Senate Finance Committee Chairman Robert Dole (R-Kans) said yesterday that any attempts by the Reagan administration to dilute the Office of the U.S. Trade Representative will be thwarted by his committee.

Dole, during an address before local business leaders at The Washington Post, also said he didn't think the government "should impose quotas on sales of Japanese cars here, as the Ford Motor Co. and the United Auto Workers union have requested. He also said the government shouldn't "somehow interfere with what the International Trade Commission did" in rejecting Ford's and the UAW's pleas for import relief.

Legislation to aid the auto industry as well as measures to alter the status of the trade representative would have to go through Dole's committee. Dole said the trade representative office wouldn't be abolished or made a part of the Commerce Department because the committee's members feel international trade should be strengthened, not weakened.

Some members of the Reagan team have said they want to see the trade representative's office abolished or placed below its current Cabinet-level rank. Commerce Secretary-designate Malcolm Baldrige on Tuesday said he felt the government's trade functions were too diffused throughout different departments.

But Dole said following the address that he and the committee's ranking minority member, Sen. Russell B. Long (D-La.), opposed diluting the trade representative's powers and that there was "almost solid Finance Committee feeling against it."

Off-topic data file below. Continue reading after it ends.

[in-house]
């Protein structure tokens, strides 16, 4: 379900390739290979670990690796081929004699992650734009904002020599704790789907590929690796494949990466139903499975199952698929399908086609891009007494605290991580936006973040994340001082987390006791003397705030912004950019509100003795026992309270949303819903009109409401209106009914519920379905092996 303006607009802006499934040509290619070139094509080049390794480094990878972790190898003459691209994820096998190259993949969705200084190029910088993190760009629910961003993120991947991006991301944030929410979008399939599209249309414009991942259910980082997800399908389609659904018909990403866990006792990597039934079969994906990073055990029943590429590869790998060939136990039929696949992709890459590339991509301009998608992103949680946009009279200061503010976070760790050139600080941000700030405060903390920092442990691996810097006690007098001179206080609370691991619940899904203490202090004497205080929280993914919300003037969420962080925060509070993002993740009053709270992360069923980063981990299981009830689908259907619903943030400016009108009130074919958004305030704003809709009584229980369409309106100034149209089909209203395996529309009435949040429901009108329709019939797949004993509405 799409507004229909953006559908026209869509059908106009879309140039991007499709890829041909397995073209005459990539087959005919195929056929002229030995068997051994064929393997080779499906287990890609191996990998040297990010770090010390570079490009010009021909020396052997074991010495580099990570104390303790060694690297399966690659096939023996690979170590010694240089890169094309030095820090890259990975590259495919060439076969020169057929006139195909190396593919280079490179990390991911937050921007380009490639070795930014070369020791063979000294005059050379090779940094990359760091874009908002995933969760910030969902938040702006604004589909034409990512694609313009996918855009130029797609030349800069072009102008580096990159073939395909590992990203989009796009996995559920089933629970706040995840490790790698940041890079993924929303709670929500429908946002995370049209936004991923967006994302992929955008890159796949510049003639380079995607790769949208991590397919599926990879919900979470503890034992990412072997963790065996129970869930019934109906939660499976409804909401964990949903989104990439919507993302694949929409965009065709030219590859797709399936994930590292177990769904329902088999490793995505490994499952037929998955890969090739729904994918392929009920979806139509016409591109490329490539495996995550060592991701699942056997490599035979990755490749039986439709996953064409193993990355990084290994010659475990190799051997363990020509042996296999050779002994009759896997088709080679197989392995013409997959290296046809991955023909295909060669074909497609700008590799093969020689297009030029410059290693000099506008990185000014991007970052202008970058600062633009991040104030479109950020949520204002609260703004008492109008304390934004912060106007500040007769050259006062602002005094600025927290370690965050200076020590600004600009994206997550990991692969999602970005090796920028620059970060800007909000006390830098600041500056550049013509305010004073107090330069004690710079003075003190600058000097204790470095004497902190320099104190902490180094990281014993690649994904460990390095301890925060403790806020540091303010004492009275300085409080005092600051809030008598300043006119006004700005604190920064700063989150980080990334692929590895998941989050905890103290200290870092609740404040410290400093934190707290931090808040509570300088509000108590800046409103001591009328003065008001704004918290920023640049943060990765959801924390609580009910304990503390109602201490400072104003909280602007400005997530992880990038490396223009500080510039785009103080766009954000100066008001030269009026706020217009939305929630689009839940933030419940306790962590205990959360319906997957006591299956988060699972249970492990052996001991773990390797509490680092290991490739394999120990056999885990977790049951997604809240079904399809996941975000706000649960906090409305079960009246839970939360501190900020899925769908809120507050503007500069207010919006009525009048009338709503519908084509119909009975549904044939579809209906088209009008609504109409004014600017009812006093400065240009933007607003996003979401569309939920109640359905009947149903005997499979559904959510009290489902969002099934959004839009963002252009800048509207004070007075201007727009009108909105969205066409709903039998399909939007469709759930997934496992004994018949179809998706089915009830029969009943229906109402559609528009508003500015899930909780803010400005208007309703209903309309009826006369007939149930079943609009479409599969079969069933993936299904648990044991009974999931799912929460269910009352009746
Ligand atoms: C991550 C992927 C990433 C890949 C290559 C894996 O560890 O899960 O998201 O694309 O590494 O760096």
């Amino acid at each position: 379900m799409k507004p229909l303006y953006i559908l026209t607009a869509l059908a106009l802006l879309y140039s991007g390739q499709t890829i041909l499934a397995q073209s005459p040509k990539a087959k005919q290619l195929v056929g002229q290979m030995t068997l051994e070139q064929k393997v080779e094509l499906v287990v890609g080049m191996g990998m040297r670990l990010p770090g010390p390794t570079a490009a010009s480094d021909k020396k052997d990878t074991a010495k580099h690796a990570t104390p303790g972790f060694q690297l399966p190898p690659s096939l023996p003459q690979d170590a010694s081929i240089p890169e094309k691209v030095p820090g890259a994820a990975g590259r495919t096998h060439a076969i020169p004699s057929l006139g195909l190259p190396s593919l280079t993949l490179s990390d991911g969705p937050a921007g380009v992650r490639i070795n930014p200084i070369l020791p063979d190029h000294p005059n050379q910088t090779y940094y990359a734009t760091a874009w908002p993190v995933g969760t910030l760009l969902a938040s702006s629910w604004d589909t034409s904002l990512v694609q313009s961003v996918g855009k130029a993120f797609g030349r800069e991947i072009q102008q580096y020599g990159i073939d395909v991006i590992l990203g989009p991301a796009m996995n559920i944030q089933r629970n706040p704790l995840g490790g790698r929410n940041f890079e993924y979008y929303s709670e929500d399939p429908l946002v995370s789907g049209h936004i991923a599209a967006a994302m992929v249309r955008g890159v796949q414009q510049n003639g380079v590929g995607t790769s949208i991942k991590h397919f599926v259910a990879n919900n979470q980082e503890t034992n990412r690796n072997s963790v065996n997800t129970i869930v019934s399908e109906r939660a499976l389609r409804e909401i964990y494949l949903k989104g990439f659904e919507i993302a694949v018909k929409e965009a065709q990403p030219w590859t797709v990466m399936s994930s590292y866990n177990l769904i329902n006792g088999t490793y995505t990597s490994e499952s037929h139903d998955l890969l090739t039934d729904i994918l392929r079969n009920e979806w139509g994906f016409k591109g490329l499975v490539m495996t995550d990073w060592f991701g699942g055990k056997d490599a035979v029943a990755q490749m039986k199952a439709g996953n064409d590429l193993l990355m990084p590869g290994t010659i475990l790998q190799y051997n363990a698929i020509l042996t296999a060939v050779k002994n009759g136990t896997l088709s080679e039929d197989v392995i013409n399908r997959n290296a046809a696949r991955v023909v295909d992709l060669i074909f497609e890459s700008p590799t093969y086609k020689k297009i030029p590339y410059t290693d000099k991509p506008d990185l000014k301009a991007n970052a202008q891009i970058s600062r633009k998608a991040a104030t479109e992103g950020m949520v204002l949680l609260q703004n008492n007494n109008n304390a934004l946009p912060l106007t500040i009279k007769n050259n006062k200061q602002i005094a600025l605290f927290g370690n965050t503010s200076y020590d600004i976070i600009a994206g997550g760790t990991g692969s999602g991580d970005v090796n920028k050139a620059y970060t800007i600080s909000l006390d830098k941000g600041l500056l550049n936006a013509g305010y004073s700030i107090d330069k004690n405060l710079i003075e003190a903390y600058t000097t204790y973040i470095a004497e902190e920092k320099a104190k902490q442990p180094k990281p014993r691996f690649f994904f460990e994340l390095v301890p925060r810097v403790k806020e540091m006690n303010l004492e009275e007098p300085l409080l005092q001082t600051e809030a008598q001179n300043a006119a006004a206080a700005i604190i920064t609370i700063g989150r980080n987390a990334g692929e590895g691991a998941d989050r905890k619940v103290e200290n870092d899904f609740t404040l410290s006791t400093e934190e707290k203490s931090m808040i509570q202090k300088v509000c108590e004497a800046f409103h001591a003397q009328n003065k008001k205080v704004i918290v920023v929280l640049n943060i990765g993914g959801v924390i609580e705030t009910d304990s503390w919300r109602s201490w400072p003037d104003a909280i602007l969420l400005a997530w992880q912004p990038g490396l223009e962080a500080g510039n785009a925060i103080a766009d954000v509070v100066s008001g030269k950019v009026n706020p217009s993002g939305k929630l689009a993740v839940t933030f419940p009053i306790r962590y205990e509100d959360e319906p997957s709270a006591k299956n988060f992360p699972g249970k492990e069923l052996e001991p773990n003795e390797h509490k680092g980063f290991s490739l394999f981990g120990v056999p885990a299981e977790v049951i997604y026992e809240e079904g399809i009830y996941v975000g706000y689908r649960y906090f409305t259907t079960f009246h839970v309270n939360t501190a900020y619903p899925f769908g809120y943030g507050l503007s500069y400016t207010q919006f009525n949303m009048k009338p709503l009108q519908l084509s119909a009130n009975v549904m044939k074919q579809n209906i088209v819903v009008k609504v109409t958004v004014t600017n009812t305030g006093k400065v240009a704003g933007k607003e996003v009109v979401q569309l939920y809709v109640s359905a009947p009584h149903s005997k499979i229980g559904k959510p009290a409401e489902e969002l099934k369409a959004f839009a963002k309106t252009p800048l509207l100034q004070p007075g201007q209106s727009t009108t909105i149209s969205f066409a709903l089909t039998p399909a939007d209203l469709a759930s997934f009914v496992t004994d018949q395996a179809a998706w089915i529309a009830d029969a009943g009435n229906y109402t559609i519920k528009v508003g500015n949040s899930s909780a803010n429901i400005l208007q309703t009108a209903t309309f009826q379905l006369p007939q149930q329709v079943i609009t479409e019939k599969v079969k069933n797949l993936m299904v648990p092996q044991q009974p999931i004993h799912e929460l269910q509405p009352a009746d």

"I don't think those of us in the Senate Finance Committee want to deemphasize that role of the special trade representative," Dole said. "So I feel very strongly" that dilution of that office "won't be accomplished."

Dole also said that efforts to create a new department of trade as proposed by Sen. William V. Roth Jr. (R-Del.) probably wouldn't have much luck, either.

"I just doubt there'll be any additional departments created under the Reagan administration," Dole said. He said there will be "more emphasis on trade, but it will have to be worked out within the present structure."

Dole had other doubts. "I doubt, myself, whether we should impose quotas [on Japanese cars] or somehow interfere with what the International Trade Commission did. . . . I would hope we don't get into that business."

Dole said other alternatives to help the domestic automakers should be available, but "they're all very costly."